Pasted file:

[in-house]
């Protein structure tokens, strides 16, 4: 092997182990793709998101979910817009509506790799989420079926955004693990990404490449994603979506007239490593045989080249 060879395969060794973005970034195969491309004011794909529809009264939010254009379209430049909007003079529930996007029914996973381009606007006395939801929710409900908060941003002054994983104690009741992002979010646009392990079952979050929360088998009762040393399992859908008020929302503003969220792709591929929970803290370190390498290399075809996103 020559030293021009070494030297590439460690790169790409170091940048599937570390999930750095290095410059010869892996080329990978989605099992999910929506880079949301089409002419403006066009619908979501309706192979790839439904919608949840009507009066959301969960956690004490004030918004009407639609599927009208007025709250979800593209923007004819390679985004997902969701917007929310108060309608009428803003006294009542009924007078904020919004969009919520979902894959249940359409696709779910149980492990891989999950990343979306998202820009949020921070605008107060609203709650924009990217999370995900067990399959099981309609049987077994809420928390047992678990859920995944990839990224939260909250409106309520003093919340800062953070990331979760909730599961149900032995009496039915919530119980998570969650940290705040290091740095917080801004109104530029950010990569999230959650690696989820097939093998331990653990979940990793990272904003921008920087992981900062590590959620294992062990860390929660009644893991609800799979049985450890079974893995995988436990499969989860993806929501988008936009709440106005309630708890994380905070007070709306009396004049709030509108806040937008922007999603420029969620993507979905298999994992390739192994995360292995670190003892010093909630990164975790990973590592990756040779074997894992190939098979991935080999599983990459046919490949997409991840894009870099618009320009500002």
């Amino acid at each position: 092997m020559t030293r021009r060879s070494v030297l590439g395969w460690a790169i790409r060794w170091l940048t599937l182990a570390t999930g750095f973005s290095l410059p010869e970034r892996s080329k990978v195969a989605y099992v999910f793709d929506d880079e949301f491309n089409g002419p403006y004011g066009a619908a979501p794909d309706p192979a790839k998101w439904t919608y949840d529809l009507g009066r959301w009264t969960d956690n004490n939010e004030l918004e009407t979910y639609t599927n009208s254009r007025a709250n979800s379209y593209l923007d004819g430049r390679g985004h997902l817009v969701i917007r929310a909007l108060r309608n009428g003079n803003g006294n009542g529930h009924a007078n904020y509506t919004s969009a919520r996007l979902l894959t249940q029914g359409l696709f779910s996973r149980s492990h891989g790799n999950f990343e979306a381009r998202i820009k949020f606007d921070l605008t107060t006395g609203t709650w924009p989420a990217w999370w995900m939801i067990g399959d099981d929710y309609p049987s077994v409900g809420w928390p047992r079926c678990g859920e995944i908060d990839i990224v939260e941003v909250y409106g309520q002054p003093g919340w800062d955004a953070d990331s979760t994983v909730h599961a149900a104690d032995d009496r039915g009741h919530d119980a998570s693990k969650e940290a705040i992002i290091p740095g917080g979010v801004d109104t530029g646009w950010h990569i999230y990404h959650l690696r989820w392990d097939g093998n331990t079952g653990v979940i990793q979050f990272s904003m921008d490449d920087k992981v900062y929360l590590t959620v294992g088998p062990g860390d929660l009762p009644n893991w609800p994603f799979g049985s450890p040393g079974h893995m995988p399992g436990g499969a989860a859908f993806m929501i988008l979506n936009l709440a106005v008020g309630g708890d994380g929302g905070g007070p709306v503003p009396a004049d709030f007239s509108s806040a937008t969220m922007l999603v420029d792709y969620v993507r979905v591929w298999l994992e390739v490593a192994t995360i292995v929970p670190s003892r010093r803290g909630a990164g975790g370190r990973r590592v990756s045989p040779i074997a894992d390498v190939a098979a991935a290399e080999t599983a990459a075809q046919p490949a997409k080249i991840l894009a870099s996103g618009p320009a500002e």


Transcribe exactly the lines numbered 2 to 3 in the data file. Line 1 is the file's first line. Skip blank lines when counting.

């Protein structure tokens, strides 16, 4: 092997182990793709998101979910817009509506790799989420079926955004693990990404490449994603979506007239490593045989080249 060879395969060794973005970034195969491309004011794909529809009264939010254009379209430049909007003079529930996007029914996973381009606007006395939801929710409900908060941003002054994983104690009741992002979010646009392990079952979050929360088998009762040393399992859908008020929302503003969220792709591929929970803290370190390498290399075809996103 020559030293021009070494030297590439460690790169790409170091940048599937570390999930750095290095410059010869892996080329990978989605099992999910929506880079949301089409002419403006066009619908979501309706192979790839439904919608949840009507009066959301969960956690004490004030918004009407639609599927009208007025709250979800593209923007004819390679985004997902969701917007929310108060309608009428803003006294009542009924007078904020919004969009919520979902894959249940359409696709779910149980492990891989999950990343979306998202820009949020921070605008107060609203709650924009990217999370995900067990399959099981309609049987077994809420928390047992678990859920995944990839990224939260909250409106309520003093919340800062953070990331979760909730599961149900032995009496039915919530119980998570969650940290705040290091740095917080801004109104530029950010990569999230959650690696989820097939093998331990653990979940990793990272904003921008920087992981900062590590959620294992062990860390929660009644893991609800799979049985450890079974893995995988436990499969989860993806929501988008936009709440106005309630708890994380905070007070709306009396004049709030509108806040937008922007999603420029969620993507979905298999994992390739192994995360292995670190003892010093909630990164975790990973590592990756040779074997894992190939098979991935080999599983990459046919490949997409991840894009870099618009320009500002």
């Amino acid at each position: 092997m020559t030293r021009r060879s070494v030297l590439g395969w460690a790169i790409r060794w170091l940048t599937l182990a570390t999930g750095f973005s290095l410059p010869e970034r892996s080329k990978v195969a989605y099992v999910f793709d929506d880079e949301f491309n089409g002419p403006y004011g066009a619908a979501p794909d309706p192979a790839k998101w439904t919608y949840d529809l009507g009066r959301w009264t969960d956690n004490n939010e004030l918004e009407t979910y639609t599927n009208s254009r007025a709250n979800s379209y593209l923007d004819g430049r390679g985004h997902l817009v969701i917007r929310a909007l108060r309608n009428g003079n803003g006294n009542g529930h009924a007078n904020y509506t919004s969009a919520r996007l979902l894959t249940q029914g359409l696709f779910s996973r149980s492990h891989g790799n999950f990343e979306a381009r998202i820009k949020f606007d921070l605008t107060t006395g609203t709650w924009p989420a990217w999370w995900m939801i067990g399959d099981d929710y309609p049987s077994v409900g809420w928390p047992r079926c678990g859920e995944i908060d990839i990224v939260e941003v909250y409106g309520q002054p003093g919340w800062d955004a953070d990331s979760t994983v909730h599961a149900a104690d032995d009496r039915g009741h919530d119980a998570s693990k969650e940290a705040i992002i290091p740095g917080g979010v801004d109104t530029g646009w950010h990569i999230y990404h959650l690696r989820w392990d097939g093998n331990t079952g653990v979940i990793q979050f990272s904003m921008d490449d920087k992981v900062y929360l590590t959620v294992g088998p062990g860390d929660l009762p009644n893991w609800p994603f799979g049985s450890p040393g079974h893995m995988p399992g436990g499969a989860a859908f993806m929501i988008l979506n936009l709440a106005v008020g309630g708890d994380g929302g905070g007070p709306v503003p009396a004049d709030f007239s509108s806040a937008t969220m922007l999603v420029d792709y969620v993507r979905v591929w298999l994992e390739v490593a192994t995360i292995v929970p670190s003892r010093r803290g909630a990164g975790g370190r990973r590592v990756s045989p040779i074997a894992d390498v190939a098979a991935a290399e080999t599983a990459a075809q046919p490949a997409k080249i991840l894009a870099s996103g618009p320009a500002e």